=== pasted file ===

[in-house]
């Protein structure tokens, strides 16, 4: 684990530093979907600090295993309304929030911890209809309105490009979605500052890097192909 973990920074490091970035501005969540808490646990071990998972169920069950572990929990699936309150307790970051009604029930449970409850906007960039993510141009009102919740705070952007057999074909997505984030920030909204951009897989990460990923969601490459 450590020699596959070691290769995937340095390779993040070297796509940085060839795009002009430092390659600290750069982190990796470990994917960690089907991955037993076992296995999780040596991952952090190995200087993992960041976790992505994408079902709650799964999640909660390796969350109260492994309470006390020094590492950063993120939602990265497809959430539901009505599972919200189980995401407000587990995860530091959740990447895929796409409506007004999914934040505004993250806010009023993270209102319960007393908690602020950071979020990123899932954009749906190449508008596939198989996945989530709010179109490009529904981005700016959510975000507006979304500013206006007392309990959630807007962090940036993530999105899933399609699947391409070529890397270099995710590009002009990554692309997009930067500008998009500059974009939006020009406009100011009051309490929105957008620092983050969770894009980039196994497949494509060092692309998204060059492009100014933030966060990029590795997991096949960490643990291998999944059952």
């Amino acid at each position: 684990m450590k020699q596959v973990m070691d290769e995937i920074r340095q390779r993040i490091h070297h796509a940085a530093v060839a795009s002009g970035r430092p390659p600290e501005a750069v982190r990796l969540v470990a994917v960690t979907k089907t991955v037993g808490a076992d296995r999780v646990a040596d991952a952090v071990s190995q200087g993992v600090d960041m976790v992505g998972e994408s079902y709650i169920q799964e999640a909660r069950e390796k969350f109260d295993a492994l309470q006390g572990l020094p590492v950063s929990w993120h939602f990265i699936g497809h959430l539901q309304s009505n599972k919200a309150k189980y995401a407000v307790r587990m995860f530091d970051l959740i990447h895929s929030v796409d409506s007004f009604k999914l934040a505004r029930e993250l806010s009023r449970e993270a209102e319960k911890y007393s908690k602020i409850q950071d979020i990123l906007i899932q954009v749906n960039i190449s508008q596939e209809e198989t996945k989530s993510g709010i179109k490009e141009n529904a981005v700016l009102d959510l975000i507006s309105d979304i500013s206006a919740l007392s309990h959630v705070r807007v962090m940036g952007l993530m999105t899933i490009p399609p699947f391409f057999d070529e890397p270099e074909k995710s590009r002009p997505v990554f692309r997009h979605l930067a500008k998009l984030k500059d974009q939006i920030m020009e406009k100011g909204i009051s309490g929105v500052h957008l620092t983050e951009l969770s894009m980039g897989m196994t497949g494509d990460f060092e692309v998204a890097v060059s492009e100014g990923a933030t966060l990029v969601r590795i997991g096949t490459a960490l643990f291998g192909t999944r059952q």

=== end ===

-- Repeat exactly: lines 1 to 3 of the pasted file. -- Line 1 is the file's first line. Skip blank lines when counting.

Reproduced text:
[in-house]
């Protein structure tokens, strides 16, 4: 684990530093979907600090295993309304929030911890209809309105490009979605500052890097192909 973990920074490091970035501005969540808490646990071990998972169920069950572990929990699936309150307790970051009604029930449970409850906007960039993510141009009102919740705070952007057999074909997505984030920030909204951009897989990460990923969601490459 450590020699596959070691290769995937340095390779993040070297796509940085060839795009002009430092390659600290750069982190990796470990994917960690089907991955037993076992296995999780040596991952952090190995200087993992960041976790992505994408079902709650799964999640909660390796969350109260492994309470006390020094590492950063993120939602990265497809959430539901009505599972919200189980995401407000587990995860530091959740990447895929796409409506007004999914934040505004993250806010009023993270209102319960007393908690602020950071979020990123899932954009749906190449508008596939198989996945989530709010179109490009529904981005700016959510975000507006979304500013206006007392309990959630807007962090940036993530999105899933399609699947391409070529890397270099995710590009002009990554692309997009930067500008998009500059974009939006020009406009100011009051309490929105957008620092983050969770894009980039196994497949494509060092692309998204060059492009100014933030966060990029590795997991096949960490643990291998999944059952």
């Amino acid at each position: 684990m450590k020699q596959v973990m070691d290769e995937i920074r340095q390779r993040i490091h070297h796509a940085a530093v060839a795009s002009g970035r430092p390659p600290e501005a750069v982190r990796l969540v470990a994917v960690t979907k089907t991955v037993g808490a076992d296995r999780v646990a040596d991952a952090v071990s190995q200087g993992v600090d960041m976790v992505g998972e994408s079902y709650i169920q799964e999640a909660r069950e390796k969350f109260d295993a492994l309470q006390g572990l020094p590492v950063s929990w993120h939602f990265i699936g497809h959430l539901q309304s009505n599972k919200a309150k189980y995401a407000v307790r587990m995860f530091d970051l959740i990447h895929s929030v796409d409506s007004f009604k999914l934040a505004r029930e993250l806010s009023r449970e993270a209102e319960k911890y007393s908690k602020i409850q950071d979020i990123l906007i899932q954009v749906n960039i190449s508008q596939e209809e198989t996945k989530s993510g709010i179109k490009e141009n529904a981005v700016l009102d959510l975000i507006s309105d979304i500013s206006a919740l007392s309990h959630v705070r807007v962090m940036g952007l993530m999105t899933i490009p399609p699947f391409f057999d070529e890397p270099e074909k995710s590009r002009p997505v990554f692309r997009h979605l930067a500008k998009l984030k500059d974009q939006i920030m020009e406009k100011g909204i009051s309490g929105v500052h957008l620092t983050e951009l969770s894009m980039g897989m196994t497949g494509d990460f060092e692309v998204a890097v060059s492009e100014g990923a933030t966060l990029v969601r590795i997991g096949t490459a960490l643990f291998g192909t999944r059952q």